W3C home > Mailing lists > Public > www-style@w3.org > November 2007

Re: W3C CSS Home Redesign RFC

From: Aleksey V Lazar <lazar@mnsu.edu>
Date: Wed, 14 Nov 2007 13:21:08 -0600
Message-ID: <473B4AA4.8010006@mnsu.edu>
To: "www-style@w3.org" <www-style@w3.org>

Hello.

I like the simple look of the CSS home page -- lightweight and
unencumbered with graphics. In my opinion future designs should continue
with this type of presentation. However, it would be nice to see the
different areas of this website brought together under one website
template that shares the style and navigational features. Current
differences of styles and navigation make the website difficult to use.
I saw a few responses asking for more visuals -- please leave that to
CSS Zen Garden, and just link to it.

There should be specific pages created for the different news feeds that
are now on the home page. The home page should then just feature the
newest stories and link to older stories and news archives. A
CSS-discuss wiki is a great idea.

I would like the website to follow all the latest W3C accessibility
recommendations and XHTML/CSS coding practices so that the website
itself could serve as a quick how-to for these topics.

Aleksey 

-- 
Aleksey V Lazar
Website Developer
Minnesota State University, Mankato
http://www.mnsu.edu/


fantasai wrote:
> Heya everyone,
> Jason Cranford Teague (AOL's CSSWG rep) and I are planning to redesign
> the CSS homepage to make it more useful and give it a new look:
>
>    http://www.w3.org/Style/CSS/
>
> We're interested in your feedback on how to make it more useful and
> usable. I consider this community and other people following the
> development of CSS3+ to be our main target audience, although that's
> also up for debate. :)
>
> We do need to provide a soft landing for those new to CSS since we're
> the definitive resource on CSS, both by virtue of defining CSS and by
> being the first hit [excluding the music group] for CSS on Google,
> Yahoo, and MSN Search. We aren't a good resource for learning CSS, and
> won't be for the forseeable future, but we should point to good places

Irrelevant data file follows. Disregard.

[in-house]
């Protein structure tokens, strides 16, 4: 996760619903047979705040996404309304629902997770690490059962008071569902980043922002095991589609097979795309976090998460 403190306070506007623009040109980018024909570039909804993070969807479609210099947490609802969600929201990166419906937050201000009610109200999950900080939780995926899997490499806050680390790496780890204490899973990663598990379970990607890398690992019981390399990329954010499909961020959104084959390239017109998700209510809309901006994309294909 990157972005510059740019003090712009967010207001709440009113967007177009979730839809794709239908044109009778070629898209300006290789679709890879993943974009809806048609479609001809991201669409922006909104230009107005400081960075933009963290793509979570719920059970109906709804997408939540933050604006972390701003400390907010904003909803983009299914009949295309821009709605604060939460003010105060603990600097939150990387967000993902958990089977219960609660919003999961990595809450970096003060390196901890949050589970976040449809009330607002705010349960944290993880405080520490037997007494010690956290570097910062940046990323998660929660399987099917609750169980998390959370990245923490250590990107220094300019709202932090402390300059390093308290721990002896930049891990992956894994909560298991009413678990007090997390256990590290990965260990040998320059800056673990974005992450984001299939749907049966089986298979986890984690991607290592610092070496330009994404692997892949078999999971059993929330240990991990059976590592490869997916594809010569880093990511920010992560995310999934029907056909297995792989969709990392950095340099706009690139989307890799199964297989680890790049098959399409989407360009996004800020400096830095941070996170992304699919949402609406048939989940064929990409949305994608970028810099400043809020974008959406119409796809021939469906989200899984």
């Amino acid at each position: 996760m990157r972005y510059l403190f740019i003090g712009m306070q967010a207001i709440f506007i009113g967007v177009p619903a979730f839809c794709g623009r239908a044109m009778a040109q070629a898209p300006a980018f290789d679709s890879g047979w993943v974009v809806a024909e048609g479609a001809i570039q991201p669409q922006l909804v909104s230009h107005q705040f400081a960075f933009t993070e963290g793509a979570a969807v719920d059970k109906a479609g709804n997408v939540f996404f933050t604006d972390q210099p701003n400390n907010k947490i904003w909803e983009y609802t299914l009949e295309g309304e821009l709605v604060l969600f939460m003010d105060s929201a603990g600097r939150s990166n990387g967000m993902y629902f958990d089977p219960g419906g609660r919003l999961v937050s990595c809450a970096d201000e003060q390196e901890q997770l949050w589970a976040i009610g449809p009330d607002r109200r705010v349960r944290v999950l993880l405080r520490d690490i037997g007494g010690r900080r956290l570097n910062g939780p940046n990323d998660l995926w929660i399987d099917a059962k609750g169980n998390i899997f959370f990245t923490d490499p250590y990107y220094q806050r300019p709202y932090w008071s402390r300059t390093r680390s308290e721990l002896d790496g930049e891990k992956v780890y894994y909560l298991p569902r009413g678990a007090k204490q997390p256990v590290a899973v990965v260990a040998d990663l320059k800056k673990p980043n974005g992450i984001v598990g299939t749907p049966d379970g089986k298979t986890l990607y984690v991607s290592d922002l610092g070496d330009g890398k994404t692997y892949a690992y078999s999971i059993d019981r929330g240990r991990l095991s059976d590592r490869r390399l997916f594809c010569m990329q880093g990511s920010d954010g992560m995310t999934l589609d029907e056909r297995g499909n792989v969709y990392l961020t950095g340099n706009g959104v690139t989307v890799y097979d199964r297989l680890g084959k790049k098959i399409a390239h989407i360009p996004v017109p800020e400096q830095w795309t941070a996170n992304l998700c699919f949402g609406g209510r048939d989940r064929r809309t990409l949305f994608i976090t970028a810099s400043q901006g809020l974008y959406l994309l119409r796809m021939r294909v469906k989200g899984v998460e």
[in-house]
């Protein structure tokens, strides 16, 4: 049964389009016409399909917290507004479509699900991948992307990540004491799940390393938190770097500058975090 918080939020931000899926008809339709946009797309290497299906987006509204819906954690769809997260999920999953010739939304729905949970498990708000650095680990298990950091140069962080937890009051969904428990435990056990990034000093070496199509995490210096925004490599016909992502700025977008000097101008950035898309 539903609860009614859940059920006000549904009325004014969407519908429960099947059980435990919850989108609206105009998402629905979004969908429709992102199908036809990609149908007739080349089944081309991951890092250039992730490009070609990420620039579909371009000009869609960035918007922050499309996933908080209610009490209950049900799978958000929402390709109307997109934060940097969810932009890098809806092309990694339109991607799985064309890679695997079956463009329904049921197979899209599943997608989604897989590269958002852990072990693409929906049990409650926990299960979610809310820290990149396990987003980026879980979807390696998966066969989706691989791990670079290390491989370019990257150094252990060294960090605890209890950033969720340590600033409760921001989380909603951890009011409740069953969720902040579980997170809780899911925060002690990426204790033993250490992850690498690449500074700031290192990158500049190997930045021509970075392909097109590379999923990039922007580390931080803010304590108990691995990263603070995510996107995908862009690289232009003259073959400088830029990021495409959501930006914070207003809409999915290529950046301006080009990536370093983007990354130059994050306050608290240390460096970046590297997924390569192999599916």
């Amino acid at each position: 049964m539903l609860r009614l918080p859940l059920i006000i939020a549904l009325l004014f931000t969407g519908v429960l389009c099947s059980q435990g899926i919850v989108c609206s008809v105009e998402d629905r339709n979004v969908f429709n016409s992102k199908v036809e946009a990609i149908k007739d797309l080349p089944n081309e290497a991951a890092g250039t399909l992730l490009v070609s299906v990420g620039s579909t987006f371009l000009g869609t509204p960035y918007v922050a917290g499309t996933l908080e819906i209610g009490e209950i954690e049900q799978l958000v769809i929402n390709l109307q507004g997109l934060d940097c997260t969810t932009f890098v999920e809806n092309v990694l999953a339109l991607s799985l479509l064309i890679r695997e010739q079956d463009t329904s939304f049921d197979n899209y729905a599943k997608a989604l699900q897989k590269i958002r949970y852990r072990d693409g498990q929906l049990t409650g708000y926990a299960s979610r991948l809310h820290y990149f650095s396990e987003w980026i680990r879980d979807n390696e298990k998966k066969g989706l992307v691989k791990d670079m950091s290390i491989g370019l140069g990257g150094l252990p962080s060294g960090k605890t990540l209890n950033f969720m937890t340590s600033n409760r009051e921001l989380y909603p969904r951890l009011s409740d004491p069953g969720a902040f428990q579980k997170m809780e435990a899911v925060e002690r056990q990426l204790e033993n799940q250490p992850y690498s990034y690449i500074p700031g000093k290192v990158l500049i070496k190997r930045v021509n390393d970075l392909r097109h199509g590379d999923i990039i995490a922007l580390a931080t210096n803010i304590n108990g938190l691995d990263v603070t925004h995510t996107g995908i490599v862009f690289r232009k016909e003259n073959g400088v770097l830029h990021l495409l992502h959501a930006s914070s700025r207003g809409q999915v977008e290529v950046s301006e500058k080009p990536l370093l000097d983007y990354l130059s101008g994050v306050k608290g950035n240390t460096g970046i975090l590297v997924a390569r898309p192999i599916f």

> to start.
>
> I did a few in-person interviews at the Tech Plenary last week, here's
> what I've gathered so far:
>
>    Good information for web designers wanting to learn CSS:
>      Several designers suggested the css-discuss wiki (and mailing list)
>      as the best place to direct people.
>
>    Critical Links
>      Steve Zilles pointed out that we should have fast access to
>        - CSS specs and drafts
>        - www-style archives and subscription info
>        - CSS test suites
>        - CSSWG blog
>        - our wiki
>      Kevin Lawver also suggests
>        linking to
>        - the validator
>        - HTML and WebAPI WGs
>        - info on how to contribute to what we're doing
>        and not spending any front-page real estate on the long lists
>        of "what's new in [tools|tutorials|browsers|etc]".
>      Jason also included information on the CSSWG: structure, mission
>        and participation
>
> So, to reiterate, we're looking for *your* feedback on how to make the
> CSS homepage better. Some questions to get started with:
>
>    What should be our objectives for the site? What's needed, who should we
>    targetting, and what should we provide for them?
>
>    What do *you* want from the site? What links are most important?
>
>    What critical information do you feel is missing (or very hard to find)?
>
>    How would you organize the site's content?
>
>    What should we do with existing content filling up
>      http://www.w3.org/Style/CSS/ and http://www.w3.org/Style/CSS/learning
>    ? (E.g. scrap it, put it on a separate page, format it as a table,
>    outsource it to a wiki, whatever)
>
>    Anything else we should take into account?
>
> ~fantasai
>
>
>   

-- 
Aleksey V Lazar
Website Developer
ML 3010
Minnesota State University
Mankato, MN 56001
Tel. 1-507-389-2480
Received on Thursday, 15 November 2007 04:42:45 GMT

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